A Welshman, an Englishwoman and a Thai lady cycle across South Wales…

Caerphilly dragon
Caerphilly dragon

For some reason I assumed it would not be too hilly in South Wales. I was proven wrong.  After being lulled into a false sense of undulation by the easy crossing from England, and the lollop along to Newport, things started to look acclivitous…

The problem is the valleys – my husband, being a valley boyo from Bedwas, could of warned me. You would think the valleys peter out as they reach the sea, but no, they rear up in a last defiant roar… So after having a lovely time sitting under the Newport Transporter Bridge, ignoring my companions shrill voices urging me to ‘Come on up you Jessie’ and making more espresso coffee than is good for me, and after a scoot around the town and nearby Caerleon (superb) we set off over the valley ends to Caerphilly.

View down from on top of Newport transporter bridge
View down from on top of Newport transporter bridge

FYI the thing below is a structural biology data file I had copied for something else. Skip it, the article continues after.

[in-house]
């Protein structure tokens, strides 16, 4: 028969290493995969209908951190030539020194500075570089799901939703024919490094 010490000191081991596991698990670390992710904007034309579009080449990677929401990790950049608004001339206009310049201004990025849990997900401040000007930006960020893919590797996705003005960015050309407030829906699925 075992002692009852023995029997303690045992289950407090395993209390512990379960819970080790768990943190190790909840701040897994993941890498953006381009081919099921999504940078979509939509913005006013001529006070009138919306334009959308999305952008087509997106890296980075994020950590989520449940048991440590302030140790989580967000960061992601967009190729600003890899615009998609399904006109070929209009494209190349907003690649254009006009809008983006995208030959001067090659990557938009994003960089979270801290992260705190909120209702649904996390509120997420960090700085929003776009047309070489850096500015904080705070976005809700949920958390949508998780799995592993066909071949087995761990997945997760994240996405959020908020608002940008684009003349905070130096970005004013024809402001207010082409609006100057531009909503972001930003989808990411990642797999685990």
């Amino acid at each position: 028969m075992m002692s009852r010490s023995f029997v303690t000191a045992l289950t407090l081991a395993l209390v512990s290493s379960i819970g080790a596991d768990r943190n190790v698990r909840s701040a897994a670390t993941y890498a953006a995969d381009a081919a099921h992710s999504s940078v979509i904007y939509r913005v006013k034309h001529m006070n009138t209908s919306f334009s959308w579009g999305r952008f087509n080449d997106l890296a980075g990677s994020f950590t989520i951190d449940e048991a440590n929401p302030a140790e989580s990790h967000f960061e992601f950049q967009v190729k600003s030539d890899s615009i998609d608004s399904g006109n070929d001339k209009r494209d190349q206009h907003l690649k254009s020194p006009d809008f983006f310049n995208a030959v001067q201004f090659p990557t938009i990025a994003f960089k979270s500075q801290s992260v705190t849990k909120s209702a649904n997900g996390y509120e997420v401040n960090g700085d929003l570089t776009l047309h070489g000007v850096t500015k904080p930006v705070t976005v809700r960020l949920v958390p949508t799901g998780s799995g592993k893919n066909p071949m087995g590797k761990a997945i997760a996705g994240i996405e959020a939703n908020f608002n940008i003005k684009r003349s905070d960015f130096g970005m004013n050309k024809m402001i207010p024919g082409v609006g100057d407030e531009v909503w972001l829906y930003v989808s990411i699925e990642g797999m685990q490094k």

Coming around Newport from Caerleon, we used the quiet route along the 14 Locks, a canalside path that was considerably steeper in places than you would imagine a canal path to be. But with the wild flowers and waterfowl and the excellent visitor centre at the end, we forgave it. Later we took to the old railway path that leads to Caerphilly, but this seemed to be built on the heights above too. I was starting to think my husband had planned this all along…

After a quick visit to Bedwas, my husband’s hometown, where we were blessed with free vegetables from the local greengrocer (a proper green-grocer, not just a veg shop!) we arrived at Caerphilly Castle. After a chance meeting with a local Thai lady, we were whisked away to dine on sticky rice and papaya salad.  It was our first experience of Thai hospitality, a banquet of food and drink, a shower, a bed, and in the morning our panniers packed to overflow with bags of salad and a barrel (i kid you not) of sticky rice as well as cans and cans of beer.  We didn’t have to shop for a week!  On the strength of it we are moving to Thailand…